Man revived after near-fatal heart attack
Three women brought a man back from death’s grasp with an automated external defibrillator and an unyielding determination to save his life, Saturday.
“It was absolutely frightening... I can’t quite put into words the fear and determination in wanting this man to stay on this planet,” Merritt resident Loree Burnham said of Saturday’s resuscitation at the Packing House restaurant in Spences Bridge. “This man wasn’t meant to die that day.”
Loree had just finished the Merritt Motorcycle Toy Run when she decided to meet her husband, Jack, and a friend for refreshments.
“When I got there, I went outside to a nice little area to sit and the fellow was sitting there with a cowboy hat on, and I smiled, then he smiled, and he seemed very fine,” she recalled.
But within five minutes, the man’s breathing had changed.
“He was just heaving and so I ran over there and put my hands on him, and said ‘Are you okay?’ He was looking right through me. He wasn’t there.”
She then screamed out “911.” His pulse was weak and the restaurant patrons laid him out flat on his back.
“He was turning purple and he wasn’t breathing, so I crammed my fingers into his mouth because his jaw would clamp shut numerous times,” Loree explained.
The only other time Loree used CPR was in Grade 7 when she learned the technique on a dummy.
Her first breath didn’t fill the man’s lungs, “so I breathed harder and then you could just hear his lungs fill and it was pretty extraordinary.”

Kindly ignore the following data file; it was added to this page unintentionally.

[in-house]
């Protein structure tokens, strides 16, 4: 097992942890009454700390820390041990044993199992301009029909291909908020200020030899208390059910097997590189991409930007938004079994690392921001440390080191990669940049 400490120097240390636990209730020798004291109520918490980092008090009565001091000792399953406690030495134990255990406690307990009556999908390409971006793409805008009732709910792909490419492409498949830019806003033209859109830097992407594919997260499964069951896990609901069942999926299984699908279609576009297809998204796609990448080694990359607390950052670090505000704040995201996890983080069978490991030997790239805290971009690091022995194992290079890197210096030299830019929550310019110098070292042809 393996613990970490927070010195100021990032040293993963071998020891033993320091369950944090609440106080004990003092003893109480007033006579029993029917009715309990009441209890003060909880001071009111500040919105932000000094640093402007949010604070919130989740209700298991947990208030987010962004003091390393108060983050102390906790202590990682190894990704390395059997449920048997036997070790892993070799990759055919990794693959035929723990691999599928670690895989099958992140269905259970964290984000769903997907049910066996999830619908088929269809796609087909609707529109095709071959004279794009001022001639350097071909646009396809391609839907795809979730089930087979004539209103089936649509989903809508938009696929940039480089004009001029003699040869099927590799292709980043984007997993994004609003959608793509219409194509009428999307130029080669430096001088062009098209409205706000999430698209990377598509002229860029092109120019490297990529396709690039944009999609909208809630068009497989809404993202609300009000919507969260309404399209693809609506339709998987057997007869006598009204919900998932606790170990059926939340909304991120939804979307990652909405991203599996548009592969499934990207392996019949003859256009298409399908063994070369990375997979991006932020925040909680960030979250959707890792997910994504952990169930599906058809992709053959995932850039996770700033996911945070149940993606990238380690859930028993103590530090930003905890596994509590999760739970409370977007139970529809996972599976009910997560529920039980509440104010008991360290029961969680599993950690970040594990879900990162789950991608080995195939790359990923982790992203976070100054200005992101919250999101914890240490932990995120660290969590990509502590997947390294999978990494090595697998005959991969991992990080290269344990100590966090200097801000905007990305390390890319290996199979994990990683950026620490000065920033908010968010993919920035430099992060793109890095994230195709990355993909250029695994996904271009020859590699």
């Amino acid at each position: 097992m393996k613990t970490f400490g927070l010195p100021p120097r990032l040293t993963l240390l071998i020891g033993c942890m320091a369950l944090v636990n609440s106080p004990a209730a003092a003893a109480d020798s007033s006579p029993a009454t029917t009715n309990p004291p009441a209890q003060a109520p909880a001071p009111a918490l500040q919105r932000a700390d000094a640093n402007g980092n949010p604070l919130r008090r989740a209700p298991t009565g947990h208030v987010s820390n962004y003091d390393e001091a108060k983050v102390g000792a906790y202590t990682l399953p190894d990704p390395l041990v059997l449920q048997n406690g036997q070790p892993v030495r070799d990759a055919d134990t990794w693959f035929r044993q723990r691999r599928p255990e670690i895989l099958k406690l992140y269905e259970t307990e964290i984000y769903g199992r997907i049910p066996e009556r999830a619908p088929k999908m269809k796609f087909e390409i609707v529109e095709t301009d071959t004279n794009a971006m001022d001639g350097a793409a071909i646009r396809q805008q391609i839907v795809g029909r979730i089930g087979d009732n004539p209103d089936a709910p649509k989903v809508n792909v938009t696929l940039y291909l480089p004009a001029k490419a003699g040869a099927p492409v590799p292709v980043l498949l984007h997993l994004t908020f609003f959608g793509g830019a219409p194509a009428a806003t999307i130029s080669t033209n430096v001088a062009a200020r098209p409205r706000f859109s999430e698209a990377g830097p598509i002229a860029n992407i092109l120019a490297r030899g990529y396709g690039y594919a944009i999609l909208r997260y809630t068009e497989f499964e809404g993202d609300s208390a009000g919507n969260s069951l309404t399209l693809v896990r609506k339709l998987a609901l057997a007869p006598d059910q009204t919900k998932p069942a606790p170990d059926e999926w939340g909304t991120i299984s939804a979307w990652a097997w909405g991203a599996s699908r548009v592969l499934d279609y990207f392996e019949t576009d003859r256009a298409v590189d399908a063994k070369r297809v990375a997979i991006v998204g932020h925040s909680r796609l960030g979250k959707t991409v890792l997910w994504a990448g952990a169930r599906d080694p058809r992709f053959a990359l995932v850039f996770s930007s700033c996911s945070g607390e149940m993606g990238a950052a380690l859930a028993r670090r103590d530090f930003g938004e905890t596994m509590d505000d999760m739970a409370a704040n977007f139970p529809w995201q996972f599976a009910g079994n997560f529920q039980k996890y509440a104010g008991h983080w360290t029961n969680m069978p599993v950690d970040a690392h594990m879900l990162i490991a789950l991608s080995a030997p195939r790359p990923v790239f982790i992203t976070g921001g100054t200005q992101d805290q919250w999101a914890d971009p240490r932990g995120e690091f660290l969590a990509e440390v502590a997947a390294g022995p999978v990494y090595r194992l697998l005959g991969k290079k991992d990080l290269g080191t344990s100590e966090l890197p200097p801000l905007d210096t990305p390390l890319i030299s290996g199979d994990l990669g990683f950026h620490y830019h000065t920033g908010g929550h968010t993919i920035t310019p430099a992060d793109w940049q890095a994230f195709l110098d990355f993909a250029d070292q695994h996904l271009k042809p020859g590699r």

A cook at the restaurant, Karen Peters, who is a first responder with the Spences Bridge Fire Department, rushed out of the kitchen to attend the man. She kneeled down and started administering chest compressions.
“I have never done anything like that, only minor stuff like bumps and bruises and shortness of breath,” she said. “My biggest concern was that I broke his ribs, but you have to, if you’re doing [the compressions].”
Another first responder who happened to be working at the restaurant that day, Wanda Dickinson, was helping both in the kitchen and in the front-of-the-house before rushing to the man.
She organized the defibrillator equipment, administered an airway, coached in CPR and made sure the process was executed properly.
“We did exactly what the machine basically said,” she explained. “I feel like all the training we had has sunk in.”
The three women used an automated external defibrillator that was purchased by the local fire department from money the community raised. The machine talked the women through the process and shocked the man’s heart when needed.
Still, the man turned purple, was cold to the touch and made “scary” noises.
The ambulance dispatch co-ordinator from Lytton said the ambulance would arrive in 30 minutes.
Loree’s husband, Jack, was doubtful the Lytton man, who appeared to be in his 50s, would survive.
“The guy was so purple and he was really gone for like 20 minutes,” he said. “They had been at it for so long and, you know, this isn’t TV.”
But the man’s skin returned to pink, his pulse came back and he said, “What happened?”
Since the resuscitation, Loree has spoken to the man bedded at Kelowna General Hospital.
“He said, ‘Good luck doesn’t usually happen to me,’ which broke my heart,” she said, noting doctors confirmed he suffered a heart attack.
The day has been replaying in Loree’s mind, and she’s found it difficult to sleep.
“I kind of turned into someone I didn’t know I could be,” she said. “I don’t know if it was instinct or passion, but I know that as a team, we kept this man on this planet.”